It’s not a bad idea to take a look at Lawrence’s high school boundaries, but engineering the two districts in an effort to achieve educational goals will be a tricky business.
On Monday, Lawrence school board members agreed to start a “community conversation” about the boundaries for Lawrence High School and Free State High School. They expressed concern that the 15th Street boundary line that has separated the two attendance areas since Free State was opened in 1997 may no longer be achieving the kind of balance they’d like to see between the two schools. According to board member Mary Loveland, due to changes in population and demographics, the 15th Street boundary “isn’t working anymore.”
In what sense is it not working? Enrollment at the two high schools is relatively equal (1,064 at Free State, 1,221 at LHS) but other factors are drawing the board’s attention.
The number of economically disadvantaged students (the number receiving free or reduced-price lunches) is significantly higher at LHS (36 percent) than at Free State (22.5 percent). According to the most recent state report card on schools, LHS also has a significantly higher percentage of minority students, about 27 percent compared with 19.8 percent at Free State. Those factors may or may not be related to lower graduation rates at LHS and lower scores on the state’s reading and math proficiency tests.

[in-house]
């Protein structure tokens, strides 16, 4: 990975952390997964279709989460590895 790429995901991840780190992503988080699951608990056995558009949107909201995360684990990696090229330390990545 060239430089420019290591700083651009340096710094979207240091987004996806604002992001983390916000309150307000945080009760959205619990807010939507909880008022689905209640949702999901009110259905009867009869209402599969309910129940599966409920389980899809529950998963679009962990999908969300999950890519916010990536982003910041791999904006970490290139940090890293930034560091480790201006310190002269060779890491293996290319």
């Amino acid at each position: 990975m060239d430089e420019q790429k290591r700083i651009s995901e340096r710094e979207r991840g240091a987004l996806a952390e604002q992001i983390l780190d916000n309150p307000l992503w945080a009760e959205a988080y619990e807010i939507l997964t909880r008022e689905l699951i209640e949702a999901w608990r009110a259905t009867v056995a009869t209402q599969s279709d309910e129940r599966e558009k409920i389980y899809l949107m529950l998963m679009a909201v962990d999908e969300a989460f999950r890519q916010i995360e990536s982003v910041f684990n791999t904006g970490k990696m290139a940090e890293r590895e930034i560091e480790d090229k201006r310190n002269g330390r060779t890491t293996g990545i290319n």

While all of those factors are worthy of discussion, it’s hard to know exactly how tweaking the boundary line between the two schools’ attendance areas will impact those trends. No matter how the line is drawn, it’s hard to predict how the populations within the two districts will change over time. Long-term trends may justify a boundary change, but the district shouldn’t redraw the line every few years in an effort to maintain some kind of statistical balance.
Back in 1997, splitting the town from east to west made sense to district patrons and addressed the concern that a new high school on the west side of Lawrence would primarily serve a more affluent and less diverse population. After 13 years, it’s fine to re-examine the high school boundaries, but the question many district patrons will have is whether adjusting the socio-economic or racial balance at the two schools will actually result in better test scores or higher graduation rates.
An improved education for students at both schools should be the No. 1 objective of any discussions about changing the high school boundary line.